The Invented History of Superjock, Part 4-- Superjock Comes Alive!

And so we were ready. Ready to rock. Superjock Mach III, or whatever incarnation we'd arrived at, booked a gig with Student Activities. I don't recall the date, but I think it was in October. We were ready, at least on an emotional level, but had a few more items of preparation to deal with.

Verien (drums) and I went to Beaver Falls' Salvation Army and dug through the men's section, eventually finding two sweater vests that weren't encrusted with several decades worth of sleaze. We practiced a bit more, including (vocalist/guitarist) Matt's obligatory "improv" rap. We made posters. Good ones. I wish I could find a copy and post a picture here, but let's just say they involved Super Greg.

The weekend in question rolled around. Matt and Verien--and even Jeremy (guitarist)--seemed calm. I wasn't. Yes, I was welling up with excitement ("I'm gonna be a rock star! Women and small children will love me! I'll come into class late with sunglasses on and no one will care!"), but there was also something else welling up. Something like late-blooming ego, possibly, but also fear. Stinking, sweating-palm, dry-mouth-plus-crazy-eyes terror.

Skye Lounge, in Geneva's student center, was--surprisingly--filled. Many of the people there were fans of Matt's, plus little clusters of band member's friends. But there were still lots of people who probably just showed up. A free show is a free show.

The stage was set up in such a way that we could approach it without drawing much attention. We slunk on, and a volley of applause built up momentum, following us across the stage. We got our gear ready. I had borrowed a friend's giant bass amp stack, since my tiny practice amp would not cut it. I plugged in, and turned some knobs back and forth to make it look like I was being cool and precise. I'm not a gearhead; I just plug in and play. I think Jeremy might've been having problems balancing his sound levels, or something, but Matt announced the band and we began to rock.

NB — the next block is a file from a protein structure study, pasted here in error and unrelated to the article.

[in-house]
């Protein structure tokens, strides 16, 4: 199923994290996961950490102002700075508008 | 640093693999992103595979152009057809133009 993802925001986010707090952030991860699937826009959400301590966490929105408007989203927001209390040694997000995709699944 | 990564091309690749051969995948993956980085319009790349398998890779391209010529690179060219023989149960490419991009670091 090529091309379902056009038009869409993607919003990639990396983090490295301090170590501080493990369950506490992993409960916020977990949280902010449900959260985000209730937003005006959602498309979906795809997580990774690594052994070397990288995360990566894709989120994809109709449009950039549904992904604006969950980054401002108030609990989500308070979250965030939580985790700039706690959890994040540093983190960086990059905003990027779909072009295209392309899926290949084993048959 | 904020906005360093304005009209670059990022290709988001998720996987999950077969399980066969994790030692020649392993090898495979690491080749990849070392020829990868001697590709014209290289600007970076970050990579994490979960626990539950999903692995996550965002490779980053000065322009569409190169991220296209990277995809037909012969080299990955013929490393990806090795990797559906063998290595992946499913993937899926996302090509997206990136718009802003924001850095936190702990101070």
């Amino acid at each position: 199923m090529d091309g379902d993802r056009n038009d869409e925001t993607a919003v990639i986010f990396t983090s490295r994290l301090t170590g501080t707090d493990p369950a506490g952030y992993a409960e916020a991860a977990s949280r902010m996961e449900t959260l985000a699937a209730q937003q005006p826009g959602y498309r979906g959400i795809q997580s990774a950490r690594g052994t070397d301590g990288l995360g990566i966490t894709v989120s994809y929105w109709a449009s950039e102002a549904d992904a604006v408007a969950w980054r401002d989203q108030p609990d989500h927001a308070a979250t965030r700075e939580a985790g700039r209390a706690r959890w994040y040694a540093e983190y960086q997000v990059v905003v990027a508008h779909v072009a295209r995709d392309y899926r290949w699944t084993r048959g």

In hindsight, I don't remember much, except these things:

-Jeremy mouthing cuss words, bending over and fiddling around with his effect pedals.
-Not being able to hear anything but my bass, though the folks in the crowd said it sounded fine (note for future scenario: adjust monitor levels).
-Sweat, lots of sweat. "Sweat"-er vest, get it? Har. But my hands weren't sweating; in fact, my hands were so bone-dry that I had trouble playing in spots.
-Staring people. Four or five of my friends were cheering me on in my corner, but there were some seated nearby that looked like they encountered their first algebra puzzle. I'm guessing it might've been our sound (since there really weren't any "pop" bands on campus), but I'm really betting it was Matt's lyrics. How can you take "I've been crafting the perfect pop song / I know you will want to sing along," especially when sung seriously?

We blazed through ten or twelve songs. The band clicked, for the most part, and despite the fact that in a live setting I could pull off none of the elaborate bass lines I'd prepared, it seemed like a success. No one in the audience died or vomited, and there was no anti-Superjock graffiti in the post-show ruckus (though that would come much later).

So, we made an entrance, and a fairly successful one at that. I knew--deep in my heart, I knew--that I would wake up the next morning to find dozens of messages on my voice mail, hordes of women lining up to eat dinner with me. I was a rock star.

posted, with grace and poise, by Jason @ 6/27/2006 02:24:00 PM, ,